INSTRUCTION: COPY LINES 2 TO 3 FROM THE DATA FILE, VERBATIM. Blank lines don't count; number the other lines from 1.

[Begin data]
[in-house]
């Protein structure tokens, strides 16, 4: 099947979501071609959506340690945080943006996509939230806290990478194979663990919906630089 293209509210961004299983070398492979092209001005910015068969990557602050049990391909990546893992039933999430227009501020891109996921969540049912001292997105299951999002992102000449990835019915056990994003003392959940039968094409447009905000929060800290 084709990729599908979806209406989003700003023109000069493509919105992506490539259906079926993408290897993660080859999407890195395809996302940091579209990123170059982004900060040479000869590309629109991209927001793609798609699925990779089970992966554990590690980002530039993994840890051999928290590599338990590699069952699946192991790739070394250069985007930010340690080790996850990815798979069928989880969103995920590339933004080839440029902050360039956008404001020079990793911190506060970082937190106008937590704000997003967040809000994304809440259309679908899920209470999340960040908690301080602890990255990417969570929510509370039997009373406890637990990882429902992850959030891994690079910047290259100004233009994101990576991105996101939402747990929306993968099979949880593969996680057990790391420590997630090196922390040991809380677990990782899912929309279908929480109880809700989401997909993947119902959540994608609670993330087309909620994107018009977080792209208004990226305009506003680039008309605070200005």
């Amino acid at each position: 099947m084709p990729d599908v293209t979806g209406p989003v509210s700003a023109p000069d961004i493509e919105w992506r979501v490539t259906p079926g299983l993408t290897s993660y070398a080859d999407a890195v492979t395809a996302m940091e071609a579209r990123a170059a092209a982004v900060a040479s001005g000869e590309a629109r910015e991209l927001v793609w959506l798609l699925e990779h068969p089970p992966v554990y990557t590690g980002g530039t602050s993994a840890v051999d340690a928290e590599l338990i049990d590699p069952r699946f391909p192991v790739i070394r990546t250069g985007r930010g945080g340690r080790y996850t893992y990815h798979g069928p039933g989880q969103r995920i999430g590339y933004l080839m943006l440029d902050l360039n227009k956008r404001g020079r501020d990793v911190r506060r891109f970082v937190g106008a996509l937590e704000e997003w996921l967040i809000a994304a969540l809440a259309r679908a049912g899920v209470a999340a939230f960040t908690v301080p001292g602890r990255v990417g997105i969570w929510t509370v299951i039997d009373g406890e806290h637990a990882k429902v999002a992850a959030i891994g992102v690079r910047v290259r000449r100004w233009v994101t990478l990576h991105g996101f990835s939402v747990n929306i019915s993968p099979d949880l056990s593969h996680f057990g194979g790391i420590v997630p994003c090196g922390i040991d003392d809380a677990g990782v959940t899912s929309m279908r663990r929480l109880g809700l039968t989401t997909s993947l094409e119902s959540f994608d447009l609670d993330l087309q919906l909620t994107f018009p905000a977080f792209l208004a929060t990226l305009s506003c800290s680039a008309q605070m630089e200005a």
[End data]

């Protein structure tokens, strides 16, 4: 099947979501071609959506340690945080943006996509939230806290990478194979663990919906630089 293209509210961004299983070398492979092209001005910015068969990557602050049990391909990546893992039933999430227009501020891109996921969540049912001292997105299951999002992102000449990835019915056990994003003392959940039968094409447009905000929060800290 084709990729599908979806209406989003700003023109000069493509919105992506490539259906079926993408290897993660080859999407890195395809996302940091579209990123170059982004900060040479000869590309629109991209927001793609798609699925990779089970992966554990590690980002530039993994840890051999928290590599338990590699069952699946192991790739070394250069985007930010340690080790996850990815798979069928989880969103995920590339933004080839440029902050360039956008404001020079990793911190506060970082937190106008937590704000997003967040809000994304809440259309679908899920209470999340960040908690301080602890990255990417969570929510509370039997009373406890637990990882429902992850959030891994690079910047290259100004233009994101990576991105996101939402747990929306993968099979949880593969996680057990790391420590997630090196922390040991809380677990990782899912929309279908929480109880809700989401997909993947119902959540994608609670993330087309909620994107018009977080792209208004990226305009506003680039008309605070200005």
């Amino acid at each position: 099947m084709p990729d599908v293209t979806g209406p989003v509210s700003a023109p000069d961004i493509e919105w992506r979501v490539t259906p079926g299983l993408t290897s993660y070398a080859d999407a890195v492979t395809a996302m940091e071609a579209r990123a170059a092209a982004v900060a040479s001005g000869e590309a629109r910015e991209l927001v793609w959506l798609l699925e990779h068969p089970p992966v554990y990557t590690g980002g530039t602050s993994a840890v051999d340690a928290e590599l338990i049990d590699p069952r699946f391909p192991v790739i070394r990546t250069g985007r930010g945080g340690r080790y996850t893992y990815h798979g069928p039933g989880q969103r995920i999430g590339y933004l080839m943006l440029d902050l360039n227009k956008r404001g020079r501020d990793v911190r506060r891109f970082v937190g106008a996509l937590e704000e997003w996921l967040i809000a994304a969540l809440a259309r679908a049912g899920v209470a999340a939230f960040t908690v301080p001292g602890r990255v990417g997105i969570w929510t509370v299951i039997d009373g406890e806290h637990a990882k429902v999002a992850a959030i891994g992102v690079r910047v290259r000449r100004w233009v994101t990478l990576h991105g996101f990835s939402v747990n929306i019915s993968p099979d949880l056990s593969h996680f057990g194979g790391i420590v997630p994003c090196g922390i040991d003392d809380a677990g990782v959940t899912s929309m279908r663990r929480l109880g809700l039968t989401t997909s993947l094409e119902s959540f994608d447009l609670d993330l087309q919906l909620t994107f018009p905000a977080f792209l208004a929060t990226l305009s506003c800290s680039a008309q605070m630089e200005a």